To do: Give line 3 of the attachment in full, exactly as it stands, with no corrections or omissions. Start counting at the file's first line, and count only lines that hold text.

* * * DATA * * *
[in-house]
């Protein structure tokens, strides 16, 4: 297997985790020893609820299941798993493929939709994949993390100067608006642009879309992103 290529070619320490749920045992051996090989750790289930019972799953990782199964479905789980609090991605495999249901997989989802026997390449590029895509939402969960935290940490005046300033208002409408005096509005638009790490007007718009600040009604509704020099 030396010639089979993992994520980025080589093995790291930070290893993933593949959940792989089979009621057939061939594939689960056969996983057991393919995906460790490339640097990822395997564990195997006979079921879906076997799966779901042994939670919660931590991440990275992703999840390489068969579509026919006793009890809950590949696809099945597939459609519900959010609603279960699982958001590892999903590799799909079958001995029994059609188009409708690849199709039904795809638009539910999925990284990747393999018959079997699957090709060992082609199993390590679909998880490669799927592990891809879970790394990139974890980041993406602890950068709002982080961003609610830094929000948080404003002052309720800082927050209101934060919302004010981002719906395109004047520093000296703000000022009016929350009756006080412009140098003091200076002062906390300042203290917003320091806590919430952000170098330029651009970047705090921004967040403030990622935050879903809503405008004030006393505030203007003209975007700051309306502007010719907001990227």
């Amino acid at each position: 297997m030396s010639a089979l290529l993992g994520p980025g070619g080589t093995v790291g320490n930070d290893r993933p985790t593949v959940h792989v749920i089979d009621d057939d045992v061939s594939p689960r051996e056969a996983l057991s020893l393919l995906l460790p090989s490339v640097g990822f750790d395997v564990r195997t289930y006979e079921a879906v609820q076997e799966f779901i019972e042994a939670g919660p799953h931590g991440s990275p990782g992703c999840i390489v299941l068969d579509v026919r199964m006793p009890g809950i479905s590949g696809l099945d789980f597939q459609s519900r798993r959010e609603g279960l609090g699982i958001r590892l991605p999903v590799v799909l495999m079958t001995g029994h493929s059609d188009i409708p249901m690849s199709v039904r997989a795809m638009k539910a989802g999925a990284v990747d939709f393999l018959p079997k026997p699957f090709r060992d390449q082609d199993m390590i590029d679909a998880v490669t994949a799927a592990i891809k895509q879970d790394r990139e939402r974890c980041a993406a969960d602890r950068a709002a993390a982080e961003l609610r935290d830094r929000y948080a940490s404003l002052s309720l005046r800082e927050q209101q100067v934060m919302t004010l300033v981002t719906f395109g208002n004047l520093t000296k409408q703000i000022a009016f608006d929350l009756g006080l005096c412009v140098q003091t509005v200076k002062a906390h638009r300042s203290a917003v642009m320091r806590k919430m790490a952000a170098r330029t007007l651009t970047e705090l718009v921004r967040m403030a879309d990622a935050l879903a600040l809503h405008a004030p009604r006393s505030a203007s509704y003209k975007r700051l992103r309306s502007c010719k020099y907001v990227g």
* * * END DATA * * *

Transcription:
């Amino acid at each position: 297997m030396s010639a089979l290529l993992g994520p980025g070619g080589t093995v790291g320490n930070d290893r993933p985790t593949v959940h792989v749920i089979d009621d057939d045992v061939s594939p689960r051996e056969a996983l057991s020893l393919l995906l460790p090989s490339v640097g990822f750790d395997v564990r195997t289930y006979e079921a879906v609820q076997e799966f779901i019972e042994a939670g919660p799953h931590g991440s990275p990782g992703c999840i390489v299941l068969d579509v026919r199964m006793p009890g809950i479905s590949g696809l099945d789980f597939q459609s519900r798993r959010e609603g279960l609090g699982i958001r590892l991605p999903v590799v799909l495999m079958t001995g029994h493929s059609d188009i409708p249901m690849s199709v039904r997989a795809m638009k539910a989802g999925a990284v990747d939709f393999l018959p079997k026997p699957f090709r060992d390449q082609d199993m390590i590029d679909a998880v490669t994949a799927a592990i891809k895509q879970d790394r990139e939402r974890c980041a993406a969960d602890r950068a709002a993390a982080e961003l609610r935290d830094r929000y948080a940490s404003l002052s309720l005046r800082e927050q209101q100067v934060m919302t004010l300033v981002t719906f395109g208002n004047l520093t000296k409408q703000i000022a009016f608006d929350l009756g006080l005096c412009v140098q003091t509005v200076k002062a906390h638009r300042s203290a917003v642009m320091r806590k919430m790490a952000a170098r330029t007007l651009t970047e705090l718009v921004r967040m403030a879309d990622a935050l879903a600040l809503h405008a004030p009604r006393s505030a203007s509704y003209k975007r700051l992103r309306s502007c010719k020099y907001v990227g």